Raises will be provided to 16 upper-level and mid-level employees of Enterprise Florida, as the state’s business-recruitment agency does away with a controversial bonus program.
The Enterprise Florida Executive Committee voted unanimously during a conference call Friday to approve a recommendation — supported by Gov. Rick Scott — to replace the bonus program.
The pay increases are seen by committee members as a way to maintain Enterprise Florida without causing an exodus of employees. The public-private agency has faced heavy scrutiny during the past year, with House leaders even seeking to eliminate it.
“No one is excited about taking away the bonuses, but it does make sense given the fact that the Legislature has expressed an interest in this,” committee member Holly Borgmann said.
The raises — retroactive to July 1 — range from $3,000 to $25,000 and will increase payroll by $118,000 for the year, under the plan outlined for the committee.
In August, several members of the executive committee expressed concern that withholding performance pay, when employees have done an “admirable job” in difficult times, could result in an exodus of experience.
“Certainly, none of us foresaw this path coming in the previous weeks and months,” committee Chairman Stan Connally, who is also president and CEO of Pensacola-based Gulf Power, said during the conference call Friday. “We want to be sure we’re fairly compensating this team.”
In a memo Thursday to the committee, Enterprise Florida President and CEO Pete Antonacci explained that while the bonus program has worked, it has also been a source of criticism.
“The bonus practice, typically across the board, has had the effect of smoothing over rough spots (under payment) while at once creating unwarranted expectation (over payment),” Antonacci said in the memo. “Under circumstances and for reasons known well to all, staff bonuses are an object of public derision and will not ever be well accepted.”
“Practically speaking,” Antonacci continued, “most Floridians having opinion about EFI at all, believe our employees are public servants in the broadest sense.”
Last October, Enterprise Florida handed out $448,662 in bonuses to 57 employees.
In 2015, with up to $765,000 in bonuses being offered, then-President Bill Johnson received $50,000, half of what he could have received, despite being on the job for just six months.
A year earlier, the Enterprise Florida board approved a $120,000 bonus to then-President Gray Swoope, surpassing a $100,000 cap, while also approving $765,000 in bonuses.
The bonus program, which officials promoted as coming from money pooled by private contributions rather than tax dollars, was tied to a series of recruitment and hiring objectives for each year.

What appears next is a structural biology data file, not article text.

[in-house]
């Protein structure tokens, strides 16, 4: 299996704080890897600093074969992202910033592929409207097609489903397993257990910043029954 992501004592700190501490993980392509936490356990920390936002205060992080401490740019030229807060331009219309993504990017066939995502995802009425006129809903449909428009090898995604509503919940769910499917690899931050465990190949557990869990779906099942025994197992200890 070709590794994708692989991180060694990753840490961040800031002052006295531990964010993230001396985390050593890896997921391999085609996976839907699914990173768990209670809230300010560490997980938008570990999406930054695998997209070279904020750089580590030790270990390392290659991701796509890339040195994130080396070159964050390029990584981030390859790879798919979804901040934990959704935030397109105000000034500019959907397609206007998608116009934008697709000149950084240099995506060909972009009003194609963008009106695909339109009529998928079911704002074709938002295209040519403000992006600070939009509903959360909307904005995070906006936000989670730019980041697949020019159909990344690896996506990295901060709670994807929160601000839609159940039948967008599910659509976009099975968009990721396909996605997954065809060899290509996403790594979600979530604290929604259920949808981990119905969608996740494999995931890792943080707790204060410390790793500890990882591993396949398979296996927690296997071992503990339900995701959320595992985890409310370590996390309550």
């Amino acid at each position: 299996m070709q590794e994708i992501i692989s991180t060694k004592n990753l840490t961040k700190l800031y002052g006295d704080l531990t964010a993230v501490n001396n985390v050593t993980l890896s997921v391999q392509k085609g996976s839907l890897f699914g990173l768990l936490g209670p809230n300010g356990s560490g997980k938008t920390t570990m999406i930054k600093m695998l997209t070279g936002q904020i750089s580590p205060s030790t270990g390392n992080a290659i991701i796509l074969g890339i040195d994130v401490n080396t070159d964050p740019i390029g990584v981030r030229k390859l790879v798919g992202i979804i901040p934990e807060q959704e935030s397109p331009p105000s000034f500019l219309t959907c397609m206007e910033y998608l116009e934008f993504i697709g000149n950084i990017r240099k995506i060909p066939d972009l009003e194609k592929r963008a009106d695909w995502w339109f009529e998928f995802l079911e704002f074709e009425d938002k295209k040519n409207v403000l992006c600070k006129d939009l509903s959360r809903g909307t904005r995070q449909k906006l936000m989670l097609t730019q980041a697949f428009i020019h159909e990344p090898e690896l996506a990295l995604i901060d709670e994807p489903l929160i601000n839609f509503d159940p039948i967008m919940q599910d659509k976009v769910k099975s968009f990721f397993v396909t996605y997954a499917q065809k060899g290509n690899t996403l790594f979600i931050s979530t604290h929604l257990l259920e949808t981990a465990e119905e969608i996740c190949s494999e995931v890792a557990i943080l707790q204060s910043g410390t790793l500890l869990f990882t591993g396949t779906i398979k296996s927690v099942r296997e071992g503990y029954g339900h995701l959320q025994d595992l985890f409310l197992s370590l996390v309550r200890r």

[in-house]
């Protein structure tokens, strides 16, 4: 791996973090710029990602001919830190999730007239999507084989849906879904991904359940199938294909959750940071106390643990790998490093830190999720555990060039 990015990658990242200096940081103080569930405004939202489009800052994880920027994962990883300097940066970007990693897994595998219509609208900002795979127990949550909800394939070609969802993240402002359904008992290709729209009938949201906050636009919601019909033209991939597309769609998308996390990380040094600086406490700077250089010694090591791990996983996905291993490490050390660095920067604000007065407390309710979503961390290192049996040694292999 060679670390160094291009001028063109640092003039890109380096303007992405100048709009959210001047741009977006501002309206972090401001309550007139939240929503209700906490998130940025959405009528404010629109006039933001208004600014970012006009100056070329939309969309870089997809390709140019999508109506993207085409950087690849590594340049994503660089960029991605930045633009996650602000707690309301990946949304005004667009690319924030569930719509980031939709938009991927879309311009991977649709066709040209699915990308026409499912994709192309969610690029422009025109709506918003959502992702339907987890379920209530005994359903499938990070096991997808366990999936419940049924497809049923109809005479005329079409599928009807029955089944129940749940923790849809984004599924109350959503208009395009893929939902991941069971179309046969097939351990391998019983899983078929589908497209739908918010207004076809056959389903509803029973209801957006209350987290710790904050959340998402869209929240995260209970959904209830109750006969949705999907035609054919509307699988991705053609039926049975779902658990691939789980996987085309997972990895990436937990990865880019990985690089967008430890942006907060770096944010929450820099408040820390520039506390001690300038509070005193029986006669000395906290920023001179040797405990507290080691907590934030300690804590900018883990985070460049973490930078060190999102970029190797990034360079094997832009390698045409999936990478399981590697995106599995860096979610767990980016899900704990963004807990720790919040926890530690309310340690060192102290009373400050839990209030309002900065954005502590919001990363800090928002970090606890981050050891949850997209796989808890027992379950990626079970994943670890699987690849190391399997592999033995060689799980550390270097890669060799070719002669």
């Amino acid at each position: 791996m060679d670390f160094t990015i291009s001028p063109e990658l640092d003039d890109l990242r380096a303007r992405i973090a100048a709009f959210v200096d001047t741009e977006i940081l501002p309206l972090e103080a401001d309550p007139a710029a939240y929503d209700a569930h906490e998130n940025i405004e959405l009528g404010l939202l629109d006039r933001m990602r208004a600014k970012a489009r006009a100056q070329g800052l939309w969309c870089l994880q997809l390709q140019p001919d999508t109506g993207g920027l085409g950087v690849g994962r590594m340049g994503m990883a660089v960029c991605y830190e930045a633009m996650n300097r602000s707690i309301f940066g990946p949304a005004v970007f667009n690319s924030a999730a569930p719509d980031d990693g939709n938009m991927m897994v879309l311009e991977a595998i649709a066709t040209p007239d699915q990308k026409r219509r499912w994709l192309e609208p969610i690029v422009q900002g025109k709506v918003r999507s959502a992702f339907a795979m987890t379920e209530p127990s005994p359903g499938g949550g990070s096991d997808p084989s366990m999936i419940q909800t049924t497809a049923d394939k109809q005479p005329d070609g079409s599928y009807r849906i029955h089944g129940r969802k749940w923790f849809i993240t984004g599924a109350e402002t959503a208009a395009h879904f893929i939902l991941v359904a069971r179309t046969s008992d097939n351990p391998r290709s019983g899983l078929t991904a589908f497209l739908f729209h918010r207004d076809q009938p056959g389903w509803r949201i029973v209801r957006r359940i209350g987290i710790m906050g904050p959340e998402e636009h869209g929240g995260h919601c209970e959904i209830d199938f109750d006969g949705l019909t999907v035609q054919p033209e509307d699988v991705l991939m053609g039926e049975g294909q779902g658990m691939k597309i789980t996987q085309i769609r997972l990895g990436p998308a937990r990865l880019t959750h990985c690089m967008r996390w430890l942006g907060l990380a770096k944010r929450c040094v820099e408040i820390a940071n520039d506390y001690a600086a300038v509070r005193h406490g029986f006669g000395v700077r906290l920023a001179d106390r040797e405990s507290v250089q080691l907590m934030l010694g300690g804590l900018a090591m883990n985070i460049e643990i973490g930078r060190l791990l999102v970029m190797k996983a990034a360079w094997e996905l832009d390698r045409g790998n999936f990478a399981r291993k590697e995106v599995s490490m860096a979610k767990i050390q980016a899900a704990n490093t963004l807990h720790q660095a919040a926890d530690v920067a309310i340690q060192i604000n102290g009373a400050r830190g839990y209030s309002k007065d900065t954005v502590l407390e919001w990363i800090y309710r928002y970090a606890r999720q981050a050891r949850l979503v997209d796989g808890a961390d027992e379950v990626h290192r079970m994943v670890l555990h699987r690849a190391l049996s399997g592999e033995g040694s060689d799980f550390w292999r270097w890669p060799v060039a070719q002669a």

The possibility of scuttling bonuses came after the House this year sought to eliminate Enterprise Florida and the tourism-marketing agency Visit Florida. The House’s efforts were ultimately blocked by the Senate and Scott.
The Legislature settled on cutting state money for Enterprise Florida’s daily operations from $23.5 million in 2016-2017 to $16 million for the budget year that began July 1.
Along with the revised funding, lawmakers also imposed new rules such as increasing financial-disclosure requirements and prohibiting the use of tax dollars for performance bonuses or severance pay unless authorized by law.
Also, any employee pay exceeding the governor’s authorized salary of $130,000 a year must be funded out of private contributions.
Antonacci said Friday the agency has sufficient resources to cover the raises.
Under the plan outlined for the committee Friday, the largest raise, $25,000, will go to Senior Vice President of Business Development Tim Vanderhoof.
Vanderhoof, who would see his annual salary grow to $155,000, will also take over marketing for the agency.
The second-largest raise, $13,000, will go to Heather Shubrig, who serves under Vanderhoof as vice president of business development. She currently is paid $80,000 a year.
Manny Mencia, the senior vice president of international trade and development, will get a $4,000 raise. Mencia, who oversees the agency’s trade missions, currently is paid $160,000 a year.
Comptroller Robert Schlotman will see a $10,000 increase in pay, to $130,000 a year, with a promotion to senior vice president.
Antonacci and Executive Vice President Mike Grissom — who served as interim president before Antonacci joined the agency in August — were not among those up for raises.
In August, Scott sent a letter to members of the boards of directors at Enterprise Florida and Visit Florida outlining his opposition to employee bonuses.
“Employees are the key to success in any organization,” Scott, who serves as chairman of Enterprise Florida board, said in the letter. “But, after a long legislative session where the spending at these organizations was greatly debated, I do not believe that employee compensation should include bonuses at this time.”
Instead, Scott advised the agencies to review employee pay “to ensure that everyone is being compensated fairly relying on salaries rather than bonuses.”
Visit Florida, which gave out $440,915 in bonuses to 119 employees in May, has announced it has ended the performance reward program.